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Thread: Night Filming or Daytime with Night Effect

  1. #1
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    Oct 2010
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    Lightbulb Night Filming or Daytime with Night Effect

    Hello,

    I'm looking to make a video that's filmed mostly in the dark outside. I was wondering if it would be better to film in the night and how I could tweak my camera to do that. Or if I should film in the day and add some effects to make it look night, and how could I do that also. I'm Editing using Sony Vegas Pro 9.0 and my camera a Panasonic HDC-SD20 recording AVCHD and sound is Dolby Digital 5.1 Creator. This is going to be my first short film and any tips for best quality video and sound would be greatly appreciated. I have the bare minimum for equipment and a low budget.

    Any and all help is greatly Appreciated.


    --PicNickTime

  2. #2

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    Personally I don't like day for night shooting. It never really looks convincing to me. There may be others that disagree. I suppose it depends on the look you want. I would go out into the night and do some test shots making note of your cameras settings so you can see for yourself how your camera performs under what settings. The first "proper" video I shot was mostly outside at night. You will probably need some form of lighting. I used normal work lights but have found they are far from ideal, they get hotter than the sun ! but do the job at a very cheap price.

    I have found YouTube tutorials very useful for learning about lighting and other techniques. Good luck with your shoot.

  3. #3
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    I could do the work lights but I'll be filming in the woods so my only power source would be a generator and then I have the problem of noise. I'll take my camera out tonight and do some tests. Maybe the moon will be good enough lighting

  4. #4

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    I can see how filming in woods would be a problem. This might turn out to be a good location for day for night filming. Yes, I know what I said earlier but if it's thick woods this would hide the sky which is a big problem for day for night filming and there wouldn't be shadows . Keep your camera angles so that you don't have sky in it and you should be able to shoot during the day, which will be a lot easier for you. You can adjust the picture in post. BUT like I said earlier do some testing first.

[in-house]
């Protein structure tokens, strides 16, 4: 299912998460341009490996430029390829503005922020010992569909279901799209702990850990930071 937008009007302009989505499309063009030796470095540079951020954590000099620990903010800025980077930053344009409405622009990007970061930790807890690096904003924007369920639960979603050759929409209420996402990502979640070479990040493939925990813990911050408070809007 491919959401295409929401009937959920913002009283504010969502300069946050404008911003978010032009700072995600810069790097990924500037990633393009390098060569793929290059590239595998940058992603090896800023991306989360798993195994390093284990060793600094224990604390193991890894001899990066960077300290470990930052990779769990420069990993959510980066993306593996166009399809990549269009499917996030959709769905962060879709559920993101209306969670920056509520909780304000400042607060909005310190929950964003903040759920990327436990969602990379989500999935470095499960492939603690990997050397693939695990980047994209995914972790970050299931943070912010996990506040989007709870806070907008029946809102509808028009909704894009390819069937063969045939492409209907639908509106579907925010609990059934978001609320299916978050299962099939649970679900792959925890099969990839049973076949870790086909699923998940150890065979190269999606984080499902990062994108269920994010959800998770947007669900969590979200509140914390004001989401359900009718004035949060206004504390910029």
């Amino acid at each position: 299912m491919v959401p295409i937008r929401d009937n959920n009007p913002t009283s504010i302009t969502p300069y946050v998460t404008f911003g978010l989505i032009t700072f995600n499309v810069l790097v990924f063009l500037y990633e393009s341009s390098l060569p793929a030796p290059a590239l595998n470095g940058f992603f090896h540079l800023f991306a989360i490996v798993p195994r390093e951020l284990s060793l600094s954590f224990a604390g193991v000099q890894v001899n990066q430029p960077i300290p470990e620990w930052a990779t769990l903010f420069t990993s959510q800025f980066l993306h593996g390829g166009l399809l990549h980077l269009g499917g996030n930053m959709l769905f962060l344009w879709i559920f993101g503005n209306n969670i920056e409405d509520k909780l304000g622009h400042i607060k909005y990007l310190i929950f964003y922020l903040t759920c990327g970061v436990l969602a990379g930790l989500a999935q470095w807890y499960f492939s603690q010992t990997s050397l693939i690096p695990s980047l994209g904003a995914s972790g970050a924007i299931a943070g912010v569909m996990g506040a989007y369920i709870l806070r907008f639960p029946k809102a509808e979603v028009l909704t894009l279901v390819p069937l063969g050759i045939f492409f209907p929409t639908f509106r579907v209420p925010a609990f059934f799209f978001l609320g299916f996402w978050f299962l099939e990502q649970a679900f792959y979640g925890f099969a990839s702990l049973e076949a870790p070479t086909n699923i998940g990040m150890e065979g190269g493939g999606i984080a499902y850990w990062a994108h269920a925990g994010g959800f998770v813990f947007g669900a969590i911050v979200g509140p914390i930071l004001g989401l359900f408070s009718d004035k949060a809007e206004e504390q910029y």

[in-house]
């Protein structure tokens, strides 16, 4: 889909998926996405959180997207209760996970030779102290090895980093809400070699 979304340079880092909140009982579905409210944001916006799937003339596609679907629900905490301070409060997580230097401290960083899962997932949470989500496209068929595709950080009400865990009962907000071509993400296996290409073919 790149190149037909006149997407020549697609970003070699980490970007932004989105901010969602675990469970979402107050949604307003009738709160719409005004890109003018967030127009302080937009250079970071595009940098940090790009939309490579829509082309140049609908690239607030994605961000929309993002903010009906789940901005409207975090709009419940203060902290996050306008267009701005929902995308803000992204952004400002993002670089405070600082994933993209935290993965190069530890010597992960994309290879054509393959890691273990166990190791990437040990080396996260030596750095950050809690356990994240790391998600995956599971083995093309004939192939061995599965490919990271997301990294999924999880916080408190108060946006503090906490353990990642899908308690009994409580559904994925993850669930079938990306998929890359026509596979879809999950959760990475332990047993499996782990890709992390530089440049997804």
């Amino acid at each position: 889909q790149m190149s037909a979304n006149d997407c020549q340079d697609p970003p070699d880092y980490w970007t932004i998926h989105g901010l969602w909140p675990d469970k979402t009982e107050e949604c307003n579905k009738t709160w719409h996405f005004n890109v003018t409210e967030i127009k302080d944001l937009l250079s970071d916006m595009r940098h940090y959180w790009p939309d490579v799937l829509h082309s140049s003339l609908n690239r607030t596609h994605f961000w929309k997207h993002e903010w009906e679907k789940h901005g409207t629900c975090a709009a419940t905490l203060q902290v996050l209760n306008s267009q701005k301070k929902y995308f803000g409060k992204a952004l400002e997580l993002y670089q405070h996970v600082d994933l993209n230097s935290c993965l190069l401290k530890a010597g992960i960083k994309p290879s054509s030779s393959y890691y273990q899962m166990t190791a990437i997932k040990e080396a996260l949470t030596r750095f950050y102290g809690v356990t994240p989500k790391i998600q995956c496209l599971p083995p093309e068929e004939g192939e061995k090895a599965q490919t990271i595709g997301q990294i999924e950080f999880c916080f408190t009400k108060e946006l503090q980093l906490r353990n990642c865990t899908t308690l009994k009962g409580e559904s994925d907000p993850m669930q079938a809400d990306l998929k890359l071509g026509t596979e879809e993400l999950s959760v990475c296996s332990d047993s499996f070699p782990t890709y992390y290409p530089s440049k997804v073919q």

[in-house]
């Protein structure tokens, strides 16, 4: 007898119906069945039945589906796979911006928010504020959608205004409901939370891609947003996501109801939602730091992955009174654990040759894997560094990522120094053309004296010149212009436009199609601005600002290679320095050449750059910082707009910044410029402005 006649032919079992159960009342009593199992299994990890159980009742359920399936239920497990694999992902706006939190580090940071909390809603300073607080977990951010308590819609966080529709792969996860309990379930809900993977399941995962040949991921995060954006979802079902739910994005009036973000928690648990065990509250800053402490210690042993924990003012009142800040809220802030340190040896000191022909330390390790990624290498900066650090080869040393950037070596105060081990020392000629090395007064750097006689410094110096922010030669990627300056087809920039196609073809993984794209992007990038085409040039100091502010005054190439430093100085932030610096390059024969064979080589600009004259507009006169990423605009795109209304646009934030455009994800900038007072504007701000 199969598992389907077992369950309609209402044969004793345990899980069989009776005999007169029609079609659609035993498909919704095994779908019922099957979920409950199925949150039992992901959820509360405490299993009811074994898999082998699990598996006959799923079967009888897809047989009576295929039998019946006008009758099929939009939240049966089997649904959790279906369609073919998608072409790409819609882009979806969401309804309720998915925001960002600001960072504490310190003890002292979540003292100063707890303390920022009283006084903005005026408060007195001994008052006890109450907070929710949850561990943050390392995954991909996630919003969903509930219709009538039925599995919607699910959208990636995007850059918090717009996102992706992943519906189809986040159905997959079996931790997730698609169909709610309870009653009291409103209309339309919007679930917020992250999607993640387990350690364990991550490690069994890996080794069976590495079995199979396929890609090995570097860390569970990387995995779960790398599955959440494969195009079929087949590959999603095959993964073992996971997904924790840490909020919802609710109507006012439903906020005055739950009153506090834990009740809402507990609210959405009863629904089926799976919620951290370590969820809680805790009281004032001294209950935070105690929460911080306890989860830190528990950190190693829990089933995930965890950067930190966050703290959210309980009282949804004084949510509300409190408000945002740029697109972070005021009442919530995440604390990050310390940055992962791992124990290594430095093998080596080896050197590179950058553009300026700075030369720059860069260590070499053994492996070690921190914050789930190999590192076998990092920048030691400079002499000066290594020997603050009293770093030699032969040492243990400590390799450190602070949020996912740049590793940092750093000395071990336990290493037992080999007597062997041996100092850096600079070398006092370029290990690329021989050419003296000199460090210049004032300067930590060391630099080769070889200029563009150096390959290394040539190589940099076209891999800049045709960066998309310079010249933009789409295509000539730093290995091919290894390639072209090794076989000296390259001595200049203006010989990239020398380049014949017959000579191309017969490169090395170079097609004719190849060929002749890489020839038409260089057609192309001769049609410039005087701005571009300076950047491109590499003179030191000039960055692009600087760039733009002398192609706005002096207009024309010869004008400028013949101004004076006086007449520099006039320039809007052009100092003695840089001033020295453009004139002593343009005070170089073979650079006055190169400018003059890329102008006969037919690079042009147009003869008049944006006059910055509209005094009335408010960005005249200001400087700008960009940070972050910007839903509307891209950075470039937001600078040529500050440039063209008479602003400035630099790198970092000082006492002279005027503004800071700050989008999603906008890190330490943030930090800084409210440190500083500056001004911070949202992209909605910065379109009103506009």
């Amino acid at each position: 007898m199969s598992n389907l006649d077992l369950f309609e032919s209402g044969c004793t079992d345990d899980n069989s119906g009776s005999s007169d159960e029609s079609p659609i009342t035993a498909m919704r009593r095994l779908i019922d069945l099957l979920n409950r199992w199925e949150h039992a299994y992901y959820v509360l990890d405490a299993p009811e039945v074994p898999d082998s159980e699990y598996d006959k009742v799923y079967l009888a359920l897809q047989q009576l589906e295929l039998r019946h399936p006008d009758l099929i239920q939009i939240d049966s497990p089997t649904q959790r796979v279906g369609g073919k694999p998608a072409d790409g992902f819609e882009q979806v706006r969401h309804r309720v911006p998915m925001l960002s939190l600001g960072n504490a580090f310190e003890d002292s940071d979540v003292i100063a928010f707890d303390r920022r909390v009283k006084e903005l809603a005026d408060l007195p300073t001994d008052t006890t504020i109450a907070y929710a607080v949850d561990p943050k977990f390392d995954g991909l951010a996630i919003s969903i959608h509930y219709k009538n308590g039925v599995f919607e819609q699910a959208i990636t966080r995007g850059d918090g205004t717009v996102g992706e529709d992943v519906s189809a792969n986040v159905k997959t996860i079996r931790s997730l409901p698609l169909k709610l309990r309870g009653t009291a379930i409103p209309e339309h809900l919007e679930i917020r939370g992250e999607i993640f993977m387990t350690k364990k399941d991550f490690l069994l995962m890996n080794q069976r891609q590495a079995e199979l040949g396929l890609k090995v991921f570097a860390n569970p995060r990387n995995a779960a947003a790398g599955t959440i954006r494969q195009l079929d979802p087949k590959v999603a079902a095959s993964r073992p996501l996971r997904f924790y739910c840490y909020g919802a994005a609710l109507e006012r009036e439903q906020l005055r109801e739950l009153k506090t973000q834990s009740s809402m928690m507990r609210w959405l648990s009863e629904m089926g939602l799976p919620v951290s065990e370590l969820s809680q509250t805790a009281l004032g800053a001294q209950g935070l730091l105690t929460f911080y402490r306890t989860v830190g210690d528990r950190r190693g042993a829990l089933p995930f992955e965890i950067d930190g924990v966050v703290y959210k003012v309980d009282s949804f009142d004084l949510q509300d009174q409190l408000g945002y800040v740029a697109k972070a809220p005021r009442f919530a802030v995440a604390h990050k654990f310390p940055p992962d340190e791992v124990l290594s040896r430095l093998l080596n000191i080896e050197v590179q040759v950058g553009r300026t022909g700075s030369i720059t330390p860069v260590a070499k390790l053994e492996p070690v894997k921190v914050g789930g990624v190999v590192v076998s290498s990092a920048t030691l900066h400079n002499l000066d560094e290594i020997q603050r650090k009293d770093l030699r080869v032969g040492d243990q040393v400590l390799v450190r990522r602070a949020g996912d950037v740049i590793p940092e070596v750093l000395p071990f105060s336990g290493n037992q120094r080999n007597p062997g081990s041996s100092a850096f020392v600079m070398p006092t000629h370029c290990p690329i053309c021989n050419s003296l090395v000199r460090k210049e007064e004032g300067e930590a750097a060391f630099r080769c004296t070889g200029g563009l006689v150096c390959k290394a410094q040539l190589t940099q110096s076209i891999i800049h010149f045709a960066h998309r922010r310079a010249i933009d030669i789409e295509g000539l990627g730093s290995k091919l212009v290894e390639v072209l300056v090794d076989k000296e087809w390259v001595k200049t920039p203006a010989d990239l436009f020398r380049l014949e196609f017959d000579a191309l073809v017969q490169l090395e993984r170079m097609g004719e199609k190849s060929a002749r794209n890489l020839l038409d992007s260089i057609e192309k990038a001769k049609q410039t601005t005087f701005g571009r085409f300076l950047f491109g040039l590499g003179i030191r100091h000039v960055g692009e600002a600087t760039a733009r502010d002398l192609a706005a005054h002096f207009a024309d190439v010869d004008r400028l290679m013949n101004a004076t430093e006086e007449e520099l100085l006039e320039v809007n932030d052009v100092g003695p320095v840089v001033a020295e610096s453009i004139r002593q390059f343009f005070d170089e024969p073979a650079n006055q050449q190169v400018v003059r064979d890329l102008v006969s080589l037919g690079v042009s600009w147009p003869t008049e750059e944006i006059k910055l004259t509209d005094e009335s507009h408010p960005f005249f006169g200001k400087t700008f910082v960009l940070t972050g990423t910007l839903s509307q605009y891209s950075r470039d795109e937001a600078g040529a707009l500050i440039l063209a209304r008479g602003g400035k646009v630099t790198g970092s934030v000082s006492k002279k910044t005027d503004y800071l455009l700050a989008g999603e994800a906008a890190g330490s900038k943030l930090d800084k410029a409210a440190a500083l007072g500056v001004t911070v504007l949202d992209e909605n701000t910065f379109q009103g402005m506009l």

5. #5
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    Alright thanks a lot. I'll have to mix it up and do some day for night and just some night filming. Parts will be at a lake so that will have to be done in the night. I'll do some tests and mix it up a bit. Thanks again.

  6. #6

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    Hi there, I have find out that maby Rotolight can solv the lighting, just Google "Rotolight"

  7. #7
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    Rotolight is a LED light which fits onto the microphone holder of a camcorder. It is nothing more than an expensive led on-camera light, nothing to do with day-for-night.

    Also, the LEDs are not particularly video-friendly in that their CRI (Colour Rendition Index) is quite poor compared to other headlights in the same price range.

  8. #8
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    Have a look on ebay for " 96 led" in the photography section. These are very cheap leds which are just as good as the $300 Rotolights. You can find them at prices ranging from $30 to $200, go for the $30 versions because they are all identical, made by the same company, with the same components. There are 96 led, 126 and 160 versions. This refers to the number of leds there are in the unit and they get more expensive the more leds there are. Personally I would get a couple of 96 units for your filming in the woods as you don't want too much light when you're working in dark locations and can't light the whole forest.
    They work on AA batteries and a set of batteries lasts for at least four hours continuous use.

    Their light is a fair bit away from ideal but with a bit of gel and frost you can get quite a decent look.

  9. #9
    Join Date
    Oct 2010
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    Ok thanks I'll look into that. If anything I'll modify them if they don't quite do what I want. Any other ideas I'd be glad to hear them and I'll let you guys know what ones worked best. Thanks again.

    --
    PicNickTime

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